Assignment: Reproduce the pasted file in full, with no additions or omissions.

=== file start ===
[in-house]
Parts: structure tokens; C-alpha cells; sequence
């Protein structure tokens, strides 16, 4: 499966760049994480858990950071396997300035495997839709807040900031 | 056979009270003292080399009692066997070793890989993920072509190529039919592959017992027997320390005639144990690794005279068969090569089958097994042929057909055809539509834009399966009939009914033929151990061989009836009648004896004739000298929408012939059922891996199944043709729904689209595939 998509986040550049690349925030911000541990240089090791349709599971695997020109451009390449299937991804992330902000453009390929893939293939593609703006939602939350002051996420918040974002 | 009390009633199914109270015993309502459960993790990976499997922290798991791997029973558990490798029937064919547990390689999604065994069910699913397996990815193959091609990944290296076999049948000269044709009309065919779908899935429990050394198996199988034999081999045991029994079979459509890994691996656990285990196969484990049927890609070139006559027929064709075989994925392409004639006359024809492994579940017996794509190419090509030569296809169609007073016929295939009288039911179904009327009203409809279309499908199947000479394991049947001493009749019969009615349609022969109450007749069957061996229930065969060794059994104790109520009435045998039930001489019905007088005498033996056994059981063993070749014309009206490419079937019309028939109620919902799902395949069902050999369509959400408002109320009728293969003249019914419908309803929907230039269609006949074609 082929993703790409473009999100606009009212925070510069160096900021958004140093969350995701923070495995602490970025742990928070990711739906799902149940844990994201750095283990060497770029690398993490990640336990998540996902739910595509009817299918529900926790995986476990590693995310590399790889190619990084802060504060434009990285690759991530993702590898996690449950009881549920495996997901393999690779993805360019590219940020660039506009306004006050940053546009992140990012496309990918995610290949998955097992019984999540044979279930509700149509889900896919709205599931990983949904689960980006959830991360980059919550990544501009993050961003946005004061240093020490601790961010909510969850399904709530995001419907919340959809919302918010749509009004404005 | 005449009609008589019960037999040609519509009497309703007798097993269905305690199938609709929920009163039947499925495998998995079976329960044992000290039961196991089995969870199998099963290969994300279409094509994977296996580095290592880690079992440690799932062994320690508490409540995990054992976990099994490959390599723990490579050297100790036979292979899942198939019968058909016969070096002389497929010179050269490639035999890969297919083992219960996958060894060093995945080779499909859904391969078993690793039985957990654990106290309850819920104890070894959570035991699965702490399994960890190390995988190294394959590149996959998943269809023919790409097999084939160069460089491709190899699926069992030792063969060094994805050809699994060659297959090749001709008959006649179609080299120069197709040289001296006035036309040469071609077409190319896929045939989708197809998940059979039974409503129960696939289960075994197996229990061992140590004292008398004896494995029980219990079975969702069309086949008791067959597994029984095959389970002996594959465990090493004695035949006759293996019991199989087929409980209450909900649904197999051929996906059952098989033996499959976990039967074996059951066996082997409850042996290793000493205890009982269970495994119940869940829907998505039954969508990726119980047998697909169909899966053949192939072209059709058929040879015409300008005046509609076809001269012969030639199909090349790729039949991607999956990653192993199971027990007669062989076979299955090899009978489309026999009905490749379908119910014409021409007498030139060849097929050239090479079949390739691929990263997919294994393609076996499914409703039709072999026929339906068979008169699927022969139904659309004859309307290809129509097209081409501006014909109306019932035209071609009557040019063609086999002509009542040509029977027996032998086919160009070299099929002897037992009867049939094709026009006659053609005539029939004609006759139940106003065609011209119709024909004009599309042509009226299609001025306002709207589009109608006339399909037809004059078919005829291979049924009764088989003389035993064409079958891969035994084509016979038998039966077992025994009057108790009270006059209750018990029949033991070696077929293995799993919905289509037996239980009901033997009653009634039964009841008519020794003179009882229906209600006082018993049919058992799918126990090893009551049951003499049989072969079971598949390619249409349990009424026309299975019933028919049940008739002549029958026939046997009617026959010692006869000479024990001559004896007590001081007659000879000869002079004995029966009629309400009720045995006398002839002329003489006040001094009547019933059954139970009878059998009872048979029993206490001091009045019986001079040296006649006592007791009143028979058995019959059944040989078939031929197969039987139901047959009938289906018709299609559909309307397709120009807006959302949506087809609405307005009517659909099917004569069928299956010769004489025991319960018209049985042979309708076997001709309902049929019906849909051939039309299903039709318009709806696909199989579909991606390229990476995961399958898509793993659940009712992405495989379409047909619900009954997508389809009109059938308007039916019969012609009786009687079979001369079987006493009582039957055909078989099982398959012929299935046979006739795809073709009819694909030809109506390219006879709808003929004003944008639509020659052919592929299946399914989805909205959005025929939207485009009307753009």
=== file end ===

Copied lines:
[in-house]
Parts: structure tokens; C-alpha cells; sequence
């Protein structure tokens, strides 16, 4: 499966760049994480858990950071396997300035495997839709807040900031 | 056979009270003292080399009692066997070793890989993920072509190529039919592959017992027997320390005639144990690794005279068969090569089958097994042929057909055809539509834009399966009939009914033929151990061989009836009648004896004739000298929408012939059922891996199944043709729904689209595939 998509986040550049690349925030911000541990240089090791349709599971695997020109451009390449299937991804992330902000453009390929893939293939593609703006939602939350002051996420918040974002 | 009390009633199914109270015993309502459960993790990976499997922290798991791997029973558990490798029937064919547990390689999604065994069910699913397996990815193959091609990944290296076999049948000269044709009309065919779908899935429990050394198996199988034999081999045991029994079979459509890994691996656990285990196969484990049927890609070139006559027929064709075989994925392409004639006359024809492994579940017996794509190419090509030569296809169609007073016929295939009288039911179904009327009203409809279309499908199947000479394991049947001493009749019969009615349609022969109450007749069957061996229930065969060794059994104790109520009435045998039930001489019905007088005498033996056994059981063993070749014309009206490419079937019309028939109620919902799902395949069902050999369509959400408002109320009728293969003249019914419908309803929907230039269609006949074609 082929993703790409473009999100606009009212925070510069160096900021958004140093969350995701923070495995602490970025742990928070990711739906799902149940844990994201750095283990060497770029690398993490990640336990998540996902739910595509009817299918529900926790995986476990590693995310590399790889190619990084802060504060434009990285690759991530993702590898996690449950009881549920495996997901393999690779993805360019590219940020660039506009306004006050940053546009992140990012496309990918995610290949998955097992019984999540044979279930509700149509889900896919709205599931990983949904689960980006959830991360980059919550990544501009993050961003946005004061240093020490601790961010909510969850399904709530995001419907919340959809919302918010749509009004404005 | 005449009609008589019960037999040609519509009497309703007798097993269905305690199938609709929920009163039947499925495998998995079976329960044992000290039961196991089995969870199998099963290969994300279409094509994977296996580095290592880690079992440690799932062994320690508490409540995990054992976990099994490959390599723990490579050297100790036979292979899942198939019968058909016969070096002389497929010179050269490639035999890969297919083992219960996958060894060093995945080779499909859904391969078993690793039985957990654990106290309850819920104890070894959570035991699965702490399994960890190390995988190294394959590149996959998943269809023919790409097999084939160069460089491709190899699926069992030792063969060094994805050809699994060659297959090749001709008959006649179609080299120069197709040289001296006035036309040469071609077409190319896929045939989708197809998940059979039974409503129960696939289960075994197996229990061992140590004292008398004896494995029980219990079975969702069309086949008791067959597994029984095959389970002996594959465990090493004695035949006759293996019991199989087929409980209450909900649904197999051929996906059952098989033996499959976990039967074996059951066996082997409850042996290793000493205890009982269970495994119940869940829907998505039954969508990726119980047998697909169909899966053949192939072209059709058929040879015409300008005046509609076809001269012969030639199909090349790729039949991607999956990653192993199971027990007669062989076979299955090899009978489309026999009905490749379908119910014409021409007498030139060849097929050239090479079949390739691929990263997919294994393609076996499914409703039709072999026929339906068979008169699927022969139904659309004859309307290809129509097209081409501006014909109306019932035209071609009557040019063609086999002509009542040509029977027996032998086919160009070299099929002897037992009867049939094709026009006659053609005539029939004609006759139940106003065609011209119709024909004009599309042509009226299609001025306002709207589009109608006339399909037809004059078919005829291979049924009764088989003389035993064409079958891969035994084509016979038998039966077992025994009057108790009270006059209750018990029949033991070696077929293995799993919905289509037996239980009901033997009653009634039964009841008519020794003179009882229906209600006082018993049919058992799918126990090893009551049951003499049989072969079971598949390619249409349990009424026309299975019933028919049940008739002549029958026939046997009617026959010692006869000479024990001559004896007590001081007659000879000869002079004995029966009629309400009720045995006398002839002329003489006040001094009547019933059954139970009878059998009872048979029993206490001091009045019986001079040296006649006592007791009143028979058995019959059944040989078939031929197969039987139901047959009938289906018709299609559909309307397709120009807006959302949506087809609405307005009517659909099917004569069928299956010769004489025991319960018209049985042979309708076997001709309902049929019906849909051939039309299903039709318009709806696909199989579909991606390229990476995961399958898509793993659940009712992405495989379409047909619900009954997508389809009109059938308007039916019969012609009786009687079979001369079987006493009582039957055909078989099982398959012929299935046979006739795809073709009819694909030809109506390219006879709808003929004003944008639509020659052919592929299946399914989805909205959005025929939207485009009307753009």